After waiting for seven months for Kenya National Examinations Council (KNEC) examiners, hired staff and suppliers to get paid for work done, the government has now initiated the process of settling the debt.
Education Cabinet Secretary Ezekiel Machogu has said the council’s cash shortage had forced it to keep the outstanding bill on file for more than seven months after the procedure was finished, which had caused the delay.
Machogu explained that the council had begun paying the Sh2.5 billion in debts owed by teachers who participated in national examinations and contractors who built Competence Based Curriculum (CBC) classrooms.
“Since last week, about 1,950 contractors who built the CBC classes across the nation have been compensated. You can go see the County Director of Education to get paid if you haven’t received your dues.” Machogu said.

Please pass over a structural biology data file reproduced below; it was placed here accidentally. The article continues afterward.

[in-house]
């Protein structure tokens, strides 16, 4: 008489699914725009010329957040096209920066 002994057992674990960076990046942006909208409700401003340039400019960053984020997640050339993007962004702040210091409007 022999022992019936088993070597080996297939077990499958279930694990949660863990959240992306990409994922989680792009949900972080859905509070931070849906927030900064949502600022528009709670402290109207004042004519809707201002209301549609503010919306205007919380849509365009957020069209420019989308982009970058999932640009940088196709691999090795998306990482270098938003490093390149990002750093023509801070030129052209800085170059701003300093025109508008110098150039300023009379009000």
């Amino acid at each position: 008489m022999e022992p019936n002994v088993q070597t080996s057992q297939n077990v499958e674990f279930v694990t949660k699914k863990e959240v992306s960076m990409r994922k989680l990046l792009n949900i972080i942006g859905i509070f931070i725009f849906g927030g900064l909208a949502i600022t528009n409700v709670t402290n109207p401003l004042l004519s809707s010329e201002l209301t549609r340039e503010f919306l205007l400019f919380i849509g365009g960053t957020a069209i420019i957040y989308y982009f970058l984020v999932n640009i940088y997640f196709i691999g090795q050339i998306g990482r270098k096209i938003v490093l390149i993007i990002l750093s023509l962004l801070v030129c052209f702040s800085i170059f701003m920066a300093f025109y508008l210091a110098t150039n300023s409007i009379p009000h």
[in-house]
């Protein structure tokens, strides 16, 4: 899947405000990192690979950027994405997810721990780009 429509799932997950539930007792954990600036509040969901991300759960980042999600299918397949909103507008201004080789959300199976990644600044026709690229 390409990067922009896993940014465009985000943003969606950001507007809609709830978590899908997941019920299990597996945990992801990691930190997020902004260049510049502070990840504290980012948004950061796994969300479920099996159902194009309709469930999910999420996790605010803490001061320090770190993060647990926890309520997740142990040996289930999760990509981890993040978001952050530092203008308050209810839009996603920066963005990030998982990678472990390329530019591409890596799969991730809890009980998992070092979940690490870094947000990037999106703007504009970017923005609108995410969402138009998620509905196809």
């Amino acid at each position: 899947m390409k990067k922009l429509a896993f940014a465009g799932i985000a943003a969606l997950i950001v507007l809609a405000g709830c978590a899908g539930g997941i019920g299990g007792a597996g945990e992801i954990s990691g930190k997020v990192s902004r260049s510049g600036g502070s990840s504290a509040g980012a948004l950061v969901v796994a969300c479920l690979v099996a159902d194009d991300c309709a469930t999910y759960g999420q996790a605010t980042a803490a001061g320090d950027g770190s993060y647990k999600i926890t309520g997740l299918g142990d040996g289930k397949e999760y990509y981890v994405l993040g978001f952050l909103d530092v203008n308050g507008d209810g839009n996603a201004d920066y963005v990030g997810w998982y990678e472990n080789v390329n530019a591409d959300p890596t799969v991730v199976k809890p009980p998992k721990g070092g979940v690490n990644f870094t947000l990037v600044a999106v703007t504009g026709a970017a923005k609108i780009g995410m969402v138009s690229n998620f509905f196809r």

He vowed to make sure examiners are paid on schedule in order to prevent further delays.
Without a clear indication of when the dues would be paid out, payment of the professors who oversaw, invigilated, and marked the 2022 national examinations had been waiting.
Earlier in the year, Nominated Senator Esther Okenyuri defended the teachers who hadn’t been paid, demanding an explanation for the delay in the government’s disbursement of the monies.
The Kenya National Examination Council (KNEC) engaged 74,990 invigilators, 5,647 examiners, 28,408 teachers as centre managers, 28,727 teachers as supervisors, and 5,647 more as teachers.
Invigilators make Sh1,615 per day while KCSE supervisors earn Sh2,485. Drivers make Sh1,040, while security officers receive Sh1,050.
The 28,408 hired KCSE centre managers will receive Sh2,000 each day for 18 days, totaling to Sh36,000.